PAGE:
6. Biomass Carbon: Marine vertebrates accumulate and store carbon in the ocean as biomass throughout their natural lifetimes, with larger individuals storing proportionally greater amounts over prolonged timescales.

7. Deadfall Carbon: The carcasses of large pelagic marine vertebrates sink through the water column, exporting carbon to the ocean floor where it becomes incorporated into the benthic food web and is sometimes buried in sediments (a net carbon sink).

8. Marine Vertebrate Mediated Carbon: Marine vertebrates consume and repackage organic carbon through marine food webs, which is transported to deep waters by rapidly sinking fecal material.

"Although in very early stages, the science suggests that the contribution of marine vertebrates to carbon capture and storage may be significant," says Angela Martin, co-author of the report with Steven Lutz. "This would potentially allow for protection of marine biodiversity for carbon services, using the precautionary principle."

It is not hard to see the potential links between fish carbon mechanisms and the protection that can be provided for vertebrates by MPAs. Lutz says MPAs will be a very important management option for conserving, restoring, and enhancing fish carbon services. "MPAs and fish carbon could benefit each other if the financial and intrinsic value of fish carbon can be harnessed to support and inform sustainable management policies such as MPAs," he says.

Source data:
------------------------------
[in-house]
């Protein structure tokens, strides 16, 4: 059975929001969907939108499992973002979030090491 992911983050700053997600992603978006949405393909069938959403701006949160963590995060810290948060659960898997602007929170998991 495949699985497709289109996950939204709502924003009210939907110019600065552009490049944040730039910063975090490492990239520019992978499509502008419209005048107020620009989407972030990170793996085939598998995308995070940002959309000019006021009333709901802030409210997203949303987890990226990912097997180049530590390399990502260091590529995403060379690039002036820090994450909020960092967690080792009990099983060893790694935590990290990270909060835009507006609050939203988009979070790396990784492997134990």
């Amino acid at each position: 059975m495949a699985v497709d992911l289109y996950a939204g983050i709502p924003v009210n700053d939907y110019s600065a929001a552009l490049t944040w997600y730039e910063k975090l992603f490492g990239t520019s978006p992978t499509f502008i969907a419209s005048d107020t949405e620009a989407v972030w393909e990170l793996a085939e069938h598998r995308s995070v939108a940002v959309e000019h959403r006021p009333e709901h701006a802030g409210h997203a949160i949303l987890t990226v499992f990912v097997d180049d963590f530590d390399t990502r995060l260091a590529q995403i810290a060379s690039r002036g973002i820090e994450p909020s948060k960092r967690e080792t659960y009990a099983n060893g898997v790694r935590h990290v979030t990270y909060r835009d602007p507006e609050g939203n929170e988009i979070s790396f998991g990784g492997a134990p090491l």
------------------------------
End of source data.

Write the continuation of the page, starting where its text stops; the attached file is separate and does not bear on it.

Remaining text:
It may take some time to get there: quantification of any one species's contribution to carbon capture and storage, and net carbon impacts, remains to be done. Martin and Lutz say the scientific community and policy-makers are not yet ready to make the leap to action on fish carbon. "In this vein, we have developed a number of targeted research projects, including one that will consider the spectrum of specifically whale carbon services in the Cook Islands, which can be used to inform MPA management there," says Lutz. They are currently seeking funding for these projects.

Dorothée Herr, IUCN, Germany. Email: Dorothee.HERR [at] iucn.org

Paul Guggenheim, Counterpart International, US. Email: pguggenheim [at] counterpart.org

Miguel Cifuentes Jara, CATIE, Costa Rica. Email: mcifuentes [at] catie.ac.cr

Angela Martin, Blue Climate Solutions, The Ocean Foundation, US. Email: angela.martin [at] bluecsolutions.org